f there's one question you can always count on fielding at a job interview, it's this: "Do you have any questions?"
Needless to say, your answer should always be an enthusiastic "yes." But before you inquire into every little curiosity about your possible future place of employment — from how often the CEO visits the worker bees, to whether the snacks in the kitchen are free — remember that your turn to ask questions, which usually comes at the end of the interview, is more than a chance to find out what you want to know. It's also your last opportunity to prove that you have the knowledge, skills, and professional acumen to kill it in the job.
With that in mind, here are a handful of questions career advisers recommend that you avoid, even if you're dying for the answer, along with some alternative questions that might land you the information you want.
What time would I have to arrive in the morning?
Not only is this like admitting that you're punctually challenged, it shows your future boss that you're more interested in your daily schedule than the actual work. Stay away from questions about logistics. This also applies to "How long is lunch?"
Try instead, "What's an average day like?" You'll likely wind up with more than enough information about hours and lunch perks.
How long has this company been around?
The cardinal rule being broken here: Never ask a question you could easily answer with a Google search. That includes everything from "Who's the CEO?" to "Where are corporate headquarters?" to "What's the most popular product you sell?" These types of questions make you seem unprepared, which for an employer is a red flag. Do the research before you come in, and while you're learning about the company, look for questions that can showcase your preparedness.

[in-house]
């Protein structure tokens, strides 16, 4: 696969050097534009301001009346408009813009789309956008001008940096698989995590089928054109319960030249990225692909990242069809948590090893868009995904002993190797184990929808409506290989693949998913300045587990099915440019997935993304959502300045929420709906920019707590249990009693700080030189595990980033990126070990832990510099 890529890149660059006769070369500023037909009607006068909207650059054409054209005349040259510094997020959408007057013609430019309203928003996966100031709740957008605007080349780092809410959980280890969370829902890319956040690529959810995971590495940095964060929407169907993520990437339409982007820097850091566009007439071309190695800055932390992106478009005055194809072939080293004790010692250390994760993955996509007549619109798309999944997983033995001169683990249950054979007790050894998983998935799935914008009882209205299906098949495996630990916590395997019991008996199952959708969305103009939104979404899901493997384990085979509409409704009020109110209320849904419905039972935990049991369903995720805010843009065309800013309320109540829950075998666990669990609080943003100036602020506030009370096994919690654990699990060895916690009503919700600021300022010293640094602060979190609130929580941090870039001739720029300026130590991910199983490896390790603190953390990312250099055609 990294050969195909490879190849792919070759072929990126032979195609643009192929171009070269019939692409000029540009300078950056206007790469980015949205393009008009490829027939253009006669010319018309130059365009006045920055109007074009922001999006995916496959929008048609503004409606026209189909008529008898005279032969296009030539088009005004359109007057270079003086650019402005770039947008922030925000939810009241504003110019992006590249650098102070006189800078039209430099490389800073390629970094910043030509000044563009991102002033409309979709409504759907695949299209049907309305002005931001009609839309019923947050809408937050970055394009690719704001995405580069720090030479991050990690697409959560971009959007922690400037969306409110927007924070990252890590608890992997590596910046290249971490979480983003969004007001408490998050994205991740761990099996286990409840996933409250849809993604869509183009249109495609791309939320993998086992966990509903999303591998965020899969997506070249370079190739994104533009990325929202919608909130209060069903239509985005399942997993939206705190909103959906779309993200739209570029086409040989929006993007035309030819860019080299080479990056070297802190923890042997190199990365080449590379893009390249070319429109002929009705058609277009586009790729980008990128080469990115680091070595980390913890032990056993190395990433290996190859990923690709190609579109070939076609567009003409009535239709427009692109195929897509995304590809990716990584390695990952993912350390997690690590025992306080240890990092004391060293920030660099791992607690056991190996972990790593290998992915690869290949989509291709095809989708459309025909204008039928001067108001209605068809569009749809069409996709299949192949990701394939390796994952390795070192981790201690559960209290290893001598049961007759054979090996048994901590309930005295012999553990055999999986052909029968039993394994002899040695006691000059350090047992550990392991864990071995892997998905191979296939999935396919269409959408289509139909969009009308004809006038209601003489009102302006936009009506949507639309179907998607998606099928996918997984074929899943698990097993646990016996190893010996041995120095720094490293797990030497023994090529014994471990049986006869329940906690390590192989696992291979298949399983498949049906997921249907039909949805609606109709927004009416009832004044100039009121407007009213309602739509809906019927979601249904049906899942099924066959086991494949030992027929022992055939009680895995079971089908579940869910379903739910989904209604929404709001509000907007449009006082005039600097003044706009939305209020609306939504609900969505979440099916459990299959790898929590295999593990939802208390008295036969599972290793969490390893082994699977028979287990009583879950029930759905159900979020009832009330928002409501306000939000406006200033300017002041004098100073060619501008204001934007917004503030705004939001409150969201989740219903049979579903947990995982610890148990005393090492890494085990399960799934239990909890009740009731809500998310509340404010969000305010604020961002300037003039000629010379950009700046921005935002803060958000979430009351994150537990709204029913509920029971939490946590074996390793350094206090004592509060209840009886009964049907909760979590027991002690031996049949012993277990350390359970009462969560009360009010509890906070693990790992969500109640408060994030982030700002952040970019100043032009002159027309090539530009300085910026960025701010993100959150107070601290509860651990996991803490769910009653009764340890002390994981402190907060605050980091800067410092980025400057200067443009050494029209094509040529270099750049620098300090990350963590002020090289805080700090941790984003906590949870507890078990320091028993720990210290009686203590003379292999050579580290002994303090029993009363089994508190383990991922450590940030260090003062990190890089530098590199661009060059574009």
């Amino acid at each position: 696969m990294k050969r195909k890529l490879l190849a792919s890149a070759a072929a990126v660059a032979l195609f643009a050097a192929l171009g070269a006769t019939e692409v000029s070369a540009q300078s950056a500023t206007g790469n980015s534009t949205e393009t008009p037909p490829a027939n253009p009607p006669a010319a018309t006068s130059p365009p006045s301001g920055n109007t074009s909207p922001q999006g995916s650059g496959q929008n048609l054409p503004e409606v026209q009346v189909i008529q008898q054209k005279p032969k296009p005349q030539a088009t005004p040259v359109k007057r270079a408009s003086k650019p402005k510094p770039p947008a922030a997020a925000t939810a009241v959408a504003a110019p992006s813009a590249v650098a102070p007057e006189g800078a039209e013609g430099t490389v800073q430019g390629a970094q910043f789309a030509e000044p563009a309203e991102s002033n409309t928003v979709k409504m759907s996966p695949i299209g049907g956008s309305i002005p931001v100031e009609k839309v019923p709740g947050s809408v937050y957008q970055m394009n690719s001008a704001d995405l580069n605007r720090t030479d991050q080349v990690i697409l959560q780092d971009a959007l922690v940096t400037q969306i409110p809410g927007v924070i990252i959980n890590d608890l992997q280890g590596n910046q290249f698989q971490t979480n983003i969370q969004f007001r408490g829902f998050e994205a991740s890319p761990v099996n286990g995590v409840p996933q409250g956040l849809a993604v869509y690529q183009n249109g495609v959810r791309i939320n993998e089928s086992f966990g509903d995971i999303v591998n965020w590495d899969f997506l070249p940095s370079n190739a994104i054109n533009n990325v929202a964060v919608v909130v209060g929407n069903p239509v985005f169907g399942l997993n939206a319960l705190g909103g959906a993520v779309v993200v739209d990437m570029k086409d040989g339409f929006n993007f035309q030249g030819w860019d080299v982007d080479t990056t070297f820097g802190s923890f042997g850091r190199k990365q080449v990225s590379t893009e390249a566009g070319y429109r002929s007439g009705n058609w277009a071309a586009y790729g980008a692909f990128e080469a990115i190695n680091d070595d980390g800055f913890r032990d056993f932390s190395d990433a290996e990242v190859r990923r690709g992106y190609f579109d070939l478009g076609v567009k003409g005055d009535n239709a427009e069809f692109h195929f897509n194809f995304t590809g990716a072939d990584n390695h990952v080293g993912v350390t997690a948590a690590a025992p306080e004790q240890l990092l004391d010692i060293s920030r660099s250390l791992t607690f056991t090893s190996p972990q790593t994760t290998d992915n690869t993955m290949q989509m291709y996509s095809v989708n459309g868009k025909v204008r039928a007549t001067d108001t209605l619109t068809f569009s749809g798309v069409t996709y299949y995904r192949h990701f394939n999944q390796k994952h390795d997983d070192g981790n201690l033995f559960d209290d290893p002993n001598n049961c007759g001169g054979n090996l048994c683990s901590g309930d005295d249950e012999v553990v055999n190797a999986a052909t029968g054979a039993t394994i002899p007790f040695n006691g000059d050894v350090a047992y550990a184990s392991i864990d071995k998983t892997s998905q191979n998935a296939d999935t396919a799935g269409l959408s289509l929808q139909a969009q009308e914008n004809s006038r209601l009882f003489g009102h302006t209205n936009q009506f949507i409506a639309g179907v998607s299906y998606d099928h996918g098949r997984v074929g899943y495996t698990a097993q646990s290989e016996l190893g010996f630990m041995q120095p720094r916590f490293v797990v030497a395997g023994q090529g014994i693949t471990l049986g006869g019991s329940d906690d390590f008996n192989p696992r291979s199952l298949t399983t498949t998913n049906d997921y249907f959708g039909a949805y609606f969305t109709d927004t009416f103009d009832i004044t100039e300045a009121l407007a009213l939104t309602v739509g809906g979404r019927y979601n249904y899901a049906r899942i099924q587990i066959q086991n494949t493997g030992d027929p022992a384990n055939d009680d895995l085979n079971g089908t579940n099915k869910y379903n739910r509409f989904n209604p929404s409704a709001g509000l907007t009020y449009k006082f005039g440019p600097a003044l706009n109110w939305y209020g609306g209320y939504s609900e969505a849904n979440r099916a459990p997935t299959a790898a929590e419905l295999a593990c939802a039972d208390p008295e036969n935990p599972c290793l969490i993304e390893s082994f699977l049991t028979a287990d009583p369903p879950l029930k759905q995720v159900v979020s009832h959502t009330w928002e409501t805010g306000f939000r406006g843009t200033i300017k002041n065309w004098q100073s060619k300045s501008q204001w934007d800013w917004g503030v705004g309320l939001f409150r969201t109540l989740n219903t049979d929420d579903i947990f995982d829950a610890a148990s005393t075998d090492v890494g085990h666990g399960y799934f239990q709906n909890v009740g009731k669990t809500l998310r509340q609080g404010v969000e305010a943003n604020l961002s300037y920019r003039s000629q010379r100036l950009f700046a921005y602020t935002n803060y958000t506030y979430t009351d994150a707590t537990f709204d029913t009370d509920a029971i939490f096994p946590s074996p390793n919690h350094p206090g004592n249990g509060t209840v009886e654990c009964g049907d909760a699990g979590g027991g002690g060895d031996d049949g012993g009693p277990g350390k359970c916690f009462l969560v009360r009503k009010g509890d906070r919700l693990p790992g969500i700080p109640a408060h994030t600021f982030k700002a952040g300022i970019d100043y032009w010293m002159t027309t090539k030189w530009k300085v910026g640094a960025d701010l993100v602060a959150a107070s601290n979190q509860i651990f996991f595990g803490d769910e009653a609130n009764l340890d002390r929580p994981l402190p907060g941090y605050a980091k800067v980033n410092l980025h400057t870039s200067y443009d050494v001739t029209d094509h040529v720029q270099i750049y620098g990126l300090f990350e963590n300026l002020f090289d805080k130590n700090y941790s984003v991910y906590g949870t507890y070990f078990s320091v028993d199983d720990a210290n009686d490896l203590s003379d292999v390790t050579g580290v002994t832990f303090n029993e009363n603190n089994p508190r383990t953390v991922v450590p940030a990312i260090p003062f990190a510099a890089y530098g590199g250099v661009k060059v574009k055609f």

Instead try something like, "What kind of changes have you seen since [name] took over in June?"
On average, how quickly do people get promoted?
This signals that you're ambitious, and that's a desirable quality. But this question at a job interview can sound yucky and opportunistic. You want to show you're perfect for the job you're applying for, not the job three rungs up the ladder (even if you're sure you could handle that one, too).
Try instead, "What kind of opportunities are there for growth at this company?"
Do you do background checks?
Think of applying for a job as playing a video game: You must complete one level at a time until you attain the goal. In other words, cross each bridge as you come to it.
If you have something on public record that you don't want an employer to know about (and if you're asking this question, you obviously do), cross that bridge when you must, and no sooner. If you're lucky, the employer doesn't do background checks, and you're in the clear. If the company does, simply tell them what happened up-front, with whatever explanations are necessary, and give the go-ahead to run your background.
What's the salary?
This one is tempting. Of course you want to know what how much you'd make — what if the salary is so small you couldn't take the job even if it were offered? But this is a question for HR, preferably after you've been offered the position, not the interview. Again, the focus of the interview should be related to the work: Your background, the skills you're bringing to the table, and what sets you apart from other candidates.
Forget trying to get this information entirely, and instead ask something that shows how interested you are in the work. Career advisors recommend, "What does 'success' look like for this position?"
Did I get the job?
On a dinner date, you wouldn't ask for a kiss right after you finish the appetizer — so don't ask to close the deal with a potential employer moments after she's met you. It's too eager, and that's a turnoff.
Instead, thank her for the opportunity and say, "I'll follow up next week."
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